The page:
The Data4Diets platform Version 1.0 was developed by the International Dietary Data Expansion (INDDEX) Project, which was implemented by the Tufts University Friedman School of Nutrition Science and Policy between 2015 and 2022, with funding from the Bill and Melinda Gates Foundation. Version 1.0 of the platform was released in 2020. Please click here for a list of core team members and reviewers involved in the Data4Diets initiative.
The objective of the Data4Diets platform is to aid program implementers, policy makers, and researchers to identify which diet-related food security indicators are best suited for their objectives, understand how the indicators should be constructed and used, know which data sources and methods are preferred for producing these indicators, and access case study examples of how indicators have been analyzed to produce actionable policy information. The Data4Diets platform provides a searchable set of indicators, descriptions of common data sources and methods, links to guidelines for indicator construction, and concrete case studies illustrating ways in which each type of indicator has been leveraged for diet-related food security policy and programming.
In 2023, The Innovative Methods and Metrics for Agriculture and Nutrition Actions (IMMANA) programme graciously sponsored the Tufts Friedman School to implement an update to the existing indicators on the platform, referred to as Version 2.0. IMMANA is co-funded by UK Foreign Commonwealth and Development Office (FCDO) and the Bill & Melinda Gates Foundation.
The Data4Diets framework
The most widely accepted definition of food security derives from the 1996 World Food Summit, which describes food security as a "state in which all people, at all times, have physical and economic access to sufficient, safe and nutritious food to meet their dietary needs and food preferences for an active and healthy life" (Food Agriculture Organization [FAO], 1996).
Experts agree that no single indicator can capture all of the dimensions of this definition. And yet, in practice, people commonly use single food security indicators without consideration of which dimensions of this definition are being captured (or not) by their chosen metric. Given the multidimensional nature of the food security construct, there has been continued debate about the best way to conceptualize, select, and organize the array of existing food security indicators. Most commonly, food security metrics reflect one of the 'pillars' of availability, access, and utilization (and sometimes also stability) (USAID, 1992; Webb & Rogers, 2003). Others have chosen to group food security indicators by the unit of observation, such as national, market, household, and individual (Lele et al., 2016).
The Data4Diets platform follows a framework proposed by Coates (2013), which identifies six policy-relevant dimensions of the food security construct that are inherent to the1996 World Food Summit definition and were shown to reflect people’s own experience of the problem of food insecurity. The six food security components in the Data4Diets platform—slightly adapted from Coates (2013)—are: quantity (caloric sufficiency), quality (nutrient adequacy), preferability, safety, stability, and sustainability, all of which can be measured at four levels (national, market, household, and individual) (Figure 1). The indicators in the Data4Diets platform are considered 'diet-related food security indicators' in that they measure whether food is sufficiently available, accessible, and utilizable to meet consumption needs (where needs include preferability, quality, quantity, safety, stability, and sustainability). As such, the Data4Diets platform was developed to align with the INDDEX Project objective of expanding the use of consumption and dietary data worldwide.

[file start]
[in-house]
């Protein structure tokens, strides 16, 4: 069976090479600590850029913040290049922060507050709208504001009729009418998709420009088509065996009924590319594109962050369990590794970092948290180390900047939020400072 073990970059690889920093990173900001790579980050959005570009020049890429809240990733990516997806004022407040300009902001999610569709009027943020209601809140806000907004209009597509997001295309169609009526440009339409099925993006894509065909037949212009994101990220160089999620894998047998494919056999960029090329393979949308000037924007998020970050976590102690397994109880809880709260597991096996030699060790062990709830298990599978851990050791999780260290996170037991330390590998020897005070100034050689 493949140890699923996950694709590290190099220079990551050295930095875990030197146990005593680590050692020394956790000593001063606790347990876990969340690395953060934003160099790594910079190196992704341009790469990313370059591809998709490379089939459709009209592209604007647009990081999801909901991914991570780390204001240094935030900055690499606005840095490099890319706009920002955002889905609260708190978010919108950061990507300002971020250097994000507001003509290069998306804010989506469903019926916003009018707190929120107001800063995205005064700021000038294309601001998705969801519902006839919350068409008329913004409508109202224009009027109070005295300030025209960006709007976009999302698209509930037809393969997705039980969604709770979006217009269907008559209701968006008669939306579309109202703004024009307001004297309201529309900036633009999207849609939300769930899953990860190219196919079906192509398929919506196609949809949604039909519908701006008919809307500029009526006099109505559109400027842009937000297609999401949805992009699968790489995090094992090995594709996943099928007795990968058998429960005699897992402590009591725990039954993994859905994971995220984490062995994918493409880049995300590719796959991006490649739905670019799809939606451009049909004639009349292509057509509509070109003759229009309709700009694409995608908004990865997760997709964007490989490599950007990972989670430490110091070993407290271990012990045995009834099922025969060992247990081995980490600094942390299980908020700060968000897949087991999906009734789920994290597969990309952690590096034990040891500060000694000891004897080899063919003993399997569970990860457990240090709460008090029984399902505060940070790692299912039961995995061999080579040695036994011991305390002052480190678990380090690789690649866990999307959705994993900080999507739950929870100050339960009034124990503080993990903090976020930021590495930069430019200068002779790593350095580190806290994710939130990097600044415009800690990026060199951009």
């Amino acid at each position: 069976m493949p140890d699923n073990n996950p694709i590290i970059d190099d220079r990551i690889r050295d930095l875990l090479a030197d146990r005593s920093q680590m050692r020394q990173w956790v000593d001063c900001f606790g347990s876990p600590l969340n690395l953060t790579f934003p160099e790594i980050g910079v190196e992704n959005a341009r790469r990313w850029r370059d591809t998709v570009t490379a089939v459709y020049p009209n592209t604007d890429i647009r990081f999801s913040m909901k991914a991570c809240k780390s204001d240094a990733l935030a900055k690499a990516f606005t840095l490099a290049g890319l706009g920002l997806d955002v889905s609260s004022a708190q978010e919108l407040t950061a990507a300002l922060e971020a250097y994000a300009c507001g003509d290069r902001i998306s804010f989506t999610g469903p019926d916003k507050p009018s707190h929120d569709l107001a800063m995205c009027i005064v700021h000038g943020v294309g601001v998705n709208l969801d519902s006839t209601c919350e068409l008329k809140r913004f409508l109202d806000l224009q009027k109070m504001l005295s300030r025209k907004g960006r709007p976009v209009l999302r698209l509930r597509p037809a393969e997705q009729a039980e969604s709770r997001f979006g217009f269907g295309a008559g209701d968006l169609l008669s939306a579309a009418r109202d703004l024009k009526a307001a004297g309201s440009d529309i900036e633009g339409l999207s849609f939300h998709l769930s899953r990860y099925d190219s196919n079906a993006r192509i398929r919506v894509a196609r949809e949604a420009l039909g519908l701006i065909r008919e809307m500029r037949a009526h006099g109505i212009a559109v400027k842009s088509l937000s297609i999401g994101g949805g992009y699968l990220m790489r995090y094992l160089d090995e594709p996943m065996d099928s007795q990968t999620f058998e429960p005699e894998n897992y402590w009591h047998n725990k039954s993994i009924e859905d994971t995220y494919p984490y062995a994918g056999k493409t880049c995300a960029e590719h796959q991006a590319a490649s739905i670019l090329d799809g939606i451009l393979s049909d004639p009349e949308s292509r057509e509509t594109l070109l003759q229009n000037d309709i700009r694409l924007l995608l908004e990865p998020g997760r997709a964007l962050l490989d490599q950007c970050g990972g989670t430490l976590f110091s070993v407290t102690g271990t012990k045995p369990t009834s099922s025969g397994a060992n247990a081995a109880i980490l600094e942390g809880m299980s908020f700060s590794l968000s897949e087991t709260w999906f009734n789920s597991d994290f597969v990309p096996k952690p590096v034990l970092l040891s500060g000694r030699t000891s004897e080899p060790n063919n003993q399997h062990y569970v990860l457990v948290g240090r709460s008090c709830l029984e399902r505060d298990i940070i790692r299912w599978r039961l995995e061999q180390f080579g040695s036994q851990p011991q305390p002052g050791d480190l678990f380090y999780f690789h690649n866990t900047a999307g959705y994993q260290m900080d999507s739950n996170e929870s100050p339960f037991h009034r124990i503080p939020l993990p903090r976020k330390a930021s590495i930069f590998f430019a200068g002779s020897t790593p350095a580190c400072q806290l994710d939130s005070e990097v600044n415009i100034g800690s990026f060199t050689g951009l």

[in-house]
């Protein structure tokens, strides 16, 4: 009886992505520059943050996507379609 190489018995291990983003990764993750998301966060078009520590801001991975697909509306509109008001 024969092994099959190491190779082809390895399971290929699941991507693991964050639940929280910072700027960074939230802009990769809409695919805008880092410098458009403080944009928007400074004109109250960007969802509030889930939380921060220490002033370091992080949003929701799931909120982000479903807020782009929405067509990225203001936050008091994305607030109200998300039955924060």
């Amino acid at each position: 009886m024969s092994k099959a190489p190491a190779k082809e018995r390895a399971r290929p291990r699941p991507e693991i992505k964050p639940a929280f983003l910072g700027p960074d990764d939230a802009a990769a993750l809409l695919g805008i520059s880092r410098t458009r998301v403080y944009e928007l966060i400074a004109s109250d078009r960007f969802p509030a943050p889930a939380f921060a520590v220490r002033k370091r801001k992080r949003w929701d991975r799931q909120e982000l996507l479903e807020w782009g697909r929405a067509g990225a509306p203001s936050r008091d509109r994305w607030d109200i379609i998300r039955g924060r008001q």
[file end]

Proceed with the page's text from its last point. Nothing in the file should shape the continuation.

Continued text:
Figure 1. Dimensions and levels for food security measurement
|National, Market (Available)
|Market, Household, Individual (Accessible)
|Household, Individual (Utilizable*)
Indicators in the Data4Diets platform are categorized according to the dimension(s) to which they relate most closely.** Please see our FAQs and inclusion/exclusion criteria for further detail regarding the selection of indicators for the Data4Diets Platform.
*Note: 'Utilizable' in this context refers to individual food consumption. It can be examined, along with other information such as illness and biological use of nutrients, to understand the extent to which diet contributes to nutrition outcomes.
**Note: Not all food security indicators were designed to capture one of these six dimensions; many indicators are not specific to a single dimension, and therefore are presented under more than one dimension in the Data4Diets platform. Furthermore, this matrix approach highlights those dimensions where specific, accepted metrics are lacking—such as that of food preferences.
Understanding the ‘Dimensions’ and ‘Levels’ terminology in the Data4Diets platform
Food Security Dimensions:
The Data4Diets platform uses the terminology of ‘food security dimensions’ to refer to the different aspects of food security, as per the 1996 World Food Summit definition (FAO, 1996). Despite the multiple dimensions in the definition of food security, too frequently food security is measured using existing indicators that are either non-specific or only capture one piece of this multi-dimensional problem. As a result, some dimensions are rarely measured (e.g. safety, preferences) and users are often unclear which aspect of food security is actually captured by a given indicator. Coates (2013) asserts that a preferred approach is to develop and select indicators that specifically reflect each of these six dimension(s) to provide a holistic picture of the food security situation at a national, market, household or individual level. This approach should help to better diagnose the nature of food insecurity problems and develop solutions that are tailored to those problems. Thinking about food security through the lens of the different dimensions also highlights dimensions that have drawn the most policy attention (e.g. quantity and, increasingly, quality) and those that have been historically overlooked (e.g. safety and preference).